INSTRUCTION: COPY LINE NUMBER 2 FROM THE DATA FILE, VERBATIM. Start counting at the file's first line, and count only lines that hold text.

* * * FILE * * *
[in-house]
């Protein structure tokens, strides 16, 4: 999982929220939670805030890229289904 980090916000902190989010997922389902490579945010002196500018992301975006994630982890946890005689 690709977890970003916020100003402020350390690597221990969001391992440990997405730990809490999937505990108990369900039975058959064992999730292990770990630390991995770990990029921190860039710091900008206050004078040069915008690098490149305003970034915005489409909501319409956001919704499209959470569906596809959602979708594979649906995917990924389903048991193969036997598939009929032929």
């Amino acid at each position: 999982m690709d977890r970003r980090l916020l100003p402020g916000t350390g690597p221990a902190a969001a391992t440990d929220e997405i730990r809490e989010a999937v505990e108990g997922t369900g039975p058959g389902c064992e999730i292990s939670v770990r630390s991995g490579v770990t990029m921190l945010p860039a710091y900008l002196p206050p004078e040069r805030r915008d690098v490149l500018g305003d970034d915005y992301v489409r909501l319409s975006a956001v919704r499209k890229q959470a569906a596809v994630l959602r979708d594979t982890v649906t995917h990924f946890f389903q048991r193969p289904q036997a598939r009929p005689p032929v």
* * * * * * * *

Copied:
């Protein structure tokens, strides 16, 4: 999982929220939670805030890229289904 980090916000902190989010997922389902490579945010002196500018992301975006994630982890946890005689 690709977890970003916020100003402020350390690597221990969001391992440990997405730990809490999937505990108990369900039975058959064992999730292990770990630390991995770990990029921190860039710091900008206050004078040069915008690098490149305003970034915005489409909501319409956001919704499209959470569906596809959602979708594979649906995917990924389903048991193969036997598939009929032929």